This diagram of the 'Brookes' slave ship is probably the most widely copied and powerful image used by those campaigning to abolish slavery in the late 18th century. Created in 1787, the image depicts a slave ship loaded to its full capacity – 454 people crammed into the hold. The 'Brookes' sailed the passage from Liverpool via the Gold Coast in Africa to Jamaica in the West Indies.
The diagram was an extremely effective piece of propaganda. Thomas Clarkson commented in his History of the Rise, Progress, and Accomplishment of the Abolition of the African Slave Trade (1808) that the 'print seemed to make an instantaneous impression of horror upon all who saw it, and was therefore instrumental, in consequence of the wide circulation given it, in serving the cause of the injured Africans'. By April 1787, the diagram was widely known across the UK appearing in newspapers, pamphlets, books and even posters pasted on the walls of coffee-houses and taverns. An image had rarely been used as a propaganda tool in this way before.
In the late 18th century, demand for luxury goods among rich and poor alike grew rapidly. Popular commodities such as tea and coffee, sugar, tobacco and cotton clothing all originated in the plantations of the Americas. This booming demand in turn acted as a stimulus to the transatlantic slave trade. Though the exact human toll will never be known, perhaps 2,500,000 enslaved Africans perished in the unimaginable conditions on the ships that crossed between Africa and the American colonies between the 16th and 18th centuries.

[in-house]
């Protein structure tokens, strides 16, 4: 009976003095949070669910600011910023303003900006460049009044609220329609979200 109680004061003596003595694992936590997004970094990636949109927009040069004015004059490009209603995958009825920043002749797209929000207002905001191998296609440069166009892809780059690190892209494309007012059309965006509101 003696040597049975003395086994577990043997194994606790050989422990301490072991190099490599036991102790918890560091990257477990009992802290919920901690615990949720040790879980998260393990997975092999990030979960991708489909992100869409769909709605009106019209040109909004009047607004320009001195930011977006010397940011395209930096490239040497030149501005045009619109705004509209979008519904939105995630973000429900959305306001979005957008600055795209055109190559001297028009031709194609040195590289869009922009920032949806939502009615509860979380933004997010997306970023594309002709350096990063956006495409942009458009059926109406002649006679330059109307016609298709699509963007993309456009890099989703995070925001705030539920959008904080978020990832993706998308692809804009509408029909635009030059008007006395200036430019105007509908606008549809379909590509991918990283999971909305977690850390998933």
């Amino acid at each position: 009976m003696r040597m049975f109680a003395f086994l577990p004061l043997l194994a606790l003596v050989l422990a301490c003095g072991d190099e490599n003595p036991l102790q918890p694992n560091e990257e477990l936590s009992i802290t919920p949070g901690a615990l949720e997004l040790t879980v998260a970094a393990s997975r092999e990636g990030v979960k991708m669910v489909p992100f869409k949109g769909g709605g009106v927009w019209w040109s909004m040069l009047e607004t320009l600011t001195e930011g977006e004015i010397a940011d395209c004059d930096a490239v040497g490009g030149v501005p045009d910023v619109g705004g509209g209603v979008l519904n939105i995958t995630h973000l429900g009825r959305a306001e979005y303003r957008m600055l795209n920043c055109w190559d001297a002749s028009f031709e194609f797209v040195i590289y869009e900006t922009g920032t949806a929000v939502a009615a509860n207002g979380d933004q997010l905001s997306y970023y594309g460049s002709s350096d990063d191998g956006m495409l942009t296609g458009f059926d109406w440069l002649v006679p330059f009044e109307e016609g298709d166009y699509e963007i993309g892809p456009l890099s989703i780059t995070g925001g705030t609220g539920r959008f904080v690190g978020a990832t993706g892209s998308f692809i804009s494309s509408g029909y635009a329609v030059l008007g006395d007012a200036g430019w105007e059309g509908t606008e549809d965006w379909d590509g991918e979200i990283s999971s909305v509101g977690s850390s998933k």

- Full title:
- The History of the Rise, Progress, and Accomplishment of the Abolition of the African Slave-Trade by the British Parliament.
- 1808, London
- Print / Image
- Thomas Clarkson
- Usage terms
- Public Domain
- Held by
- British Library
- Article by:
- Matthew White
- The middle classes
With increasing variety in clothes, food and household items, shopping became an important cultural activity in the 18th century. Dr Matthew White describes buying and selling during the period, and explains the connection between many luxury goods and slave plantations in South America and the Caribbean.
- Article by:
- Janet Todd
- Travel, colonialism and slavery, Rise of the novel, Politics and religion
As a young woman, Aphra Behn was a spy for Charles II's government in Antwerp and probably in South America. Two decades later, she used these experiences to write Oroonoko, the story of a prince kidnapped from West Africa, enslaved and taken to a British colony in South America. Janet Todd explains how this extraordinary novella was shaped by the historical and political contexts and beliefs of Behn's time.
- Article by:
- Abdul Mohamud, Robin Whitburn
- Politics and religion, Travel, colonialism and slavery
With a focus on the 17th and 18th centuries, Abdul Mohamud and Robin Whitburn trace the history of Britain’s large-scale involvement in the enslavement of Africans and the transatlantic slave trade. Alongside this, Mohamud and Whitburn consider examples of resistance by enslaved people and communities, the work of abolitionists and the legacy of slavery.
Related collection items
Oroonoko overview Oroonoko is a short novel, styling itself ‘a true history’, set in the English colony ...
Ignatius Sancho used the medium of letters to record his thoughts on many of the major political, economic and ...